PARIS // Leading diplomats from around the world on Friday endorsed French-led efforts to revive peace talks aimed at “fully ending” Israel’s occupation of lands the Palestinians seek for their state.
“A negotiated two-state solution is the only way to achieve an enduring peace, with two states, Israel and Palestine, living side by side in peace and security,” said a joint communique issued after a meeting in Paris.
The meeting was attended by US secretary of state John Kerry, United Nations secretary-general Ban Ki-moon as well as representatives from the Arab League, the European Union and key Arab states. Neither Israeli nor Palestinian representatives attended the talks, which are aimed at laying the ground for a full-fledged peace conference to be held by the end of the year.
Indirect peace talks between the two sides collapsed more than two years ago, and the French foreign minister, Jean-Marc Ayrault, warned that the diplomatic void meant the prospect of a two-state solution to the decades-long conflict was in “serious danger”.
The communique said the status quo was unsustainable and “actions on the ground, in particular continued acts of violence and ongoing settlement activity, are dangerously imperiling the prospects for a two-state solution”.
It called on the two sides to create conditions for “fully ending the Israeli occupation that began in 1967”, a rhetorical shift from what Washington, Israel’s main ally, has previously endorsed. It was not immediately clear whether the shift meant a new focus, and the participants could not outline how they might achieve that goal.
But senior Palestinian official Saeb Erakat said the talks sent a clear message to Israel.
“The Paris meeting is a very significant step and its message is clear: if Israel is allowed to continue its colonisation and apartheid policies in occupied Palestine, the future will be for more extremism and bloodshed rather than for coexistence and peace,” he said.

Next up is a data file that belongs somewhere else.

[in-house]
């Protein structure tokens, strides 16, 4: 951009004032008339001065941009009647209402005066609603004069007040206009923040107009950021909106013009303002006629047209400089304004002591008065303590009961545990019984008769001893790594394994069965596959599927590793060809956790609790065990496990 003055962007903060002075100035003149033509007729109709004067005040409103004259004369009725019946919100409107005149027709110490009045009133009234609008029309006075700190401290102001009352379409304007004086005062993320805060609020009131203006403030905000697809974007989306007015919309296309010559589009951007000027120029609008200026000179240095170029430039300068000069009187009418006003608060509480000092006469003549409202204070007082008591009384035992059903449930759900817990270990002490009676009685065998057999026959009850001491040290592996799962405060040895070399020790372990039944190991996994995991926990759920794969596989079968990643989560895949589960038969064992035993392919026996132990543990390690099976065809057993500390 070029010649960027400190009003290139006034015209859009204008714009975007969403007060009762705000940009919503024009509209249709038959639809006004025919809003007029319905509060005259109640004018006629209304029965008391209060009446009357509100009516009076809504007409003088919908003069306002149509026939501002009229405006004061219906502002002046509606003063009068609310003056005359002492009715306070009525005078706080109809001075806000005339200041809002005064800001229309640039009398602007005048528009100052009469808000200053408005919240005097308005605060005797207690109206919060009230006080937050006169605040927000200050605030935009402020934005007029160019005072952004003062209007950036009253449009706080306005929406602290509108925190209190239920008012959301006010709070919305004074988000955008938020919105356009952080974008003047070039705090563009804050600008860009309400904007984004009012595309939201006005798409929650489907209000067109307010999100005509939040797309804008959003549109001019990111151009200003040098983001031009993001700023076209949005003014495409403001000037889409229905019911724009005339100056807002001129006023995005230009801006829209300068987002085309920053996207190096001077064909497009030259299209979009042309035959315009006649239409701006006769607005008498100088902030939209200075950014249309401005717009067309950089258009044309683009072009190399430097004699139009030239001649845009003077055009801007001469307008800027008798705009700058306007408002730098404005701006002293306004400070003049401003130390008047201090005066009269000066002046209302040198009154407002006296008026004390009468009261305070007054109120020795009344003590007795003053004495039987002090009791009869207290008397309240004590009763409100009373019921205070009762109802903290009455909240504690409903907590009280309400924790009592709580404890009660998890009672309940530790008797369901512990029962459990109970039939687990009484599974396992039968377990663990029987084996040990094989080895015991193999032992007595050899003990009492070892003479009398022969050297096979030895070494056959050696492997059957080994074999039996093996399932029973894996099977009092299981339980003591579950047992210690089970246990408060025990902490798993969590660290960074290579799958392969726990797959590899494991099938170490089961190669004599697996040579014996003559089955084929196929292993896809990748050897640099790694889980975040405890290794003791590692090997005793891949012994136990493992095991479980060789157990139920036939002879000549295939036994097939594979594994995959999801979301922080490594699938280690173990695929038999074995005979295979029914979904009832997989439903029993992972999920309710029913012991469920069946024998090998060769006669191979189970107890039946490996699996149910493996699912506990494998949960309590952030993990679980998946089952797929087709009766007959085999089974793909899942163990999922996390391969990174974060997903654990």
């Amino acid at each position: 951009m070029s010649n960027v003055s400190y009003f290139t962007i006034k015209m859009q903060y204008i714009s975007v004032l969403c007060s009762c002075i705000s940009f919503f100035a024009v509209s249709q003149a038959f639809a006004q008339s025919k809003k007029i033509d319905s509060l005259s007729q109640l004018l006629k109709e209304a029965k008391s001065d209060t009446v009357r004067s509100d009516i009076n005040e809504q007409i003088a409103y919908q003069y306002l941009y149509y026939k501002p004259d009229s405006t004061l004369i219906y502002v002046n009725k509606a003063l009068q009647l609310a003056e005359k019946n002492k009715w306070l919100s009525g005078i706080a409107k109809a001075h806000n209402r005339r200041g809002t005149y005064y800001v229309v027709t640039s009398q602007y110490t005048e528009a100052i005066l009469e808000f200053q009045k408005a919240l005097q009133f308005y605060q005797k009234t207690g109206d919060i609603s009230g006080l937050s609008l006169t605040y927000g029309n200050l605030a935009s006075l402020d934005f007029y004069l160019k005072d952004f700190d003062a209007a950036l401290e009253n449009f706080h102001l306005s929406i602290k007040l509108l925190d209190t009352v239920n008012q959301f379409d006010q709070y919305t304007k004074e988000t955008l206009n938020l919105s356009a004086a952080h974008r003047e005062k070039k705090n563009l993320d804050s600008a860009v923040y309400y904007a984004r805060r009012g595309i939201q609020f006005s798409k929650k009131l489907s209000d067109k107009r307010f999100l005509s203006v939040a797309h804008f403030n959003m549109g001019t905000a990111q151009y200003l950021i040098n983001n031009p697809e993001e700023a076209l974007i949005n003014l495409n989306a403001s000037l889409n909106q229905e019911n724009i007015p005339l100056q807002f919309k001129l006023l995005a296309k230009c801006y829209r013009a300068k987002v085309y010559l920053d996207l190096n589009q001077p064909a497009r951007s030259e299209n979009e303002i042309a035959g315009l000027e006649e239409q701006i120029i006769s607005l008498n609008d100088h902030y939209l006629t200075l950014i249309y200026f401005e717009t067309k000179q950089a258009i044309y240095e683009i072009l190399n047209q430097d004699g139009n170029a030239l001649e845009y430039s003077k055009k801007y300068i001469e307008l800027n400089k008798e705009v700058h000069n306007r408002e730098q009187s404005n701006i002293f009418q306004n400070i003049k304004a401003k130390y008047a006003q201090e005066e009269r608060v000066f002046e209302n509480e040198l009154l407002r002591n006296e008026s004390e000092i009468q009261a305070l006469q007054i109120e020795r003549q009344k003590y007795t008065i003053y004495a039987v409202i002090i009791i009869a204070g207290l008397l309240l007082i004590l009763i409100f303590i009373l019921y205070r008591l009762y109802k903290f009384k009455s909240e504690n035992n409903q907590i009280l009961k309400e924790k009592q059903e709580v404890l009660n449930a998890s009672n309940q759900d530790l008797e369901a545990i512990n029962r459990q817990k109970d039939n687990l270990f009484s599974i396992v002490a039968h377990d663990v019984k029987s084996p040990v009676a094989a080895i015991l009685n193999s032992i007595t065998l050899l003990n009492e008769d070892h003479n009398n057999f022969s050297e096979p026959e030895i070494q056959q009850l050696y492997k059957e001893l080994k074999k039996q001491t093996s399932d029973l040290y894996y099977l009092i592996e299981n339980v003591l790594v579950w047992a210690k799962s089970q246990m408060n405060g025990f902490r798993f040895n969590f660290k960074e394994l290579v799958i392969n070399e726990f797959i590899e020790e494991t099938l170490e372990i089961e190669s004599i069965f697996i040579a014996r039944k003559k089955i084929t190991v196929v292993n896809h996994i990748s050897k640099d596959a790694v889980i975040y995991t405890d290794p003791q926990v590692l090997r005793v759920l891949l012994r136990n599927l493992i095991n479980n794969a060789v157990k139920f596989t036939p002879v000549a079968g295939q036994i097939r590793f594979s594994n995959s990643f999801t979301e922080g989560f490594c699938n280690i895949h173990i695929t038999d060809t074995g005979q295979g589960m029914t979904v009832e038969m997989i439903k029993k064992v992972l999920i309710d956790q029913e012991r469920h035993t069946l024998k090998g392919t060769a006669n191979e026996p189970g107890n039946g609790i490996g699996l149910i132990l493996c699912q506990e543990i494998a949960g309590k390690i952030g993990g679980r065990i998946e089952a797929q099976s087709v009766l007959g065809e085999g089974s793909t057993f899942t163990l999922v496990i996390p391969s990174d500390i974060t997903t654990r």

Mr Ayrault said the talks were focused on the 2002 Saudi-led Arab peace initiative.
Under that proposal, Arab leaders offered to establish full diplomatic relations with Israel in exchange for an Israeli withdrawal from territories occupied since 1967, and the creation of a Palestinian state.
At the time, the plan was largely ignored by Israel, but Israeli prime minister Benjamin Netanyahu said this week he would be open to renegotiating aspects of it with the Palestinians.
Speaking after the meeting, Saudi Arabia’s foreign minister, Adel Al Jubeir, rejected this idea, saying the Arab peace initiative already contained “all the elements for a final settlement”.
“To argue that the Arab peace initiative should be watered down to accommodate the Israelis is not a wise approach,” he said.
“It provides Israel with a lot of incentives and it’s incumbent on the Israelis to accept that.”
Mr Ayrault said the meeting agreed to set up teams by the end of the month to work on economic and security incentives for the Israelis and Palestinians for reaching a deal.
In his opening speech, French president Francois Hollande said: “Our initiative aims at giving them guarantees that the peace will be solid, sustainable and under international supervision.”
Mr Kerry was non-committal when asked if he would support an international conference later this year, with Israelis and Palestinians attending.
“We’re just starting, let’s get into the conversations,” he said.
Israeli prime minister Benjamin Netanyahu has rebuffed the French initiative. Mr Netanyahu’s spokesman David Keyes said on Friday that “peace is not going to come through imposition”.
Palestinian president Mahmoud Abbas has welcomed France’s efforts, in part because it could potentially end a two-decade-old US monopoly on mediation. Palestinians have long complained that the US heavily favours Israel and cannot serve as an honest broker.
The Palestinians seek to establish a state in the West Bank, Gaza Strip and East Jerusalem, lands Israel captured in 1967.
In 2012, the UN General Assembly overwhelmingly recognised a state of Palestine in these boundaries, though setting up an actual state would require a deal with Israel.
* Associated Press and Agence France-Presse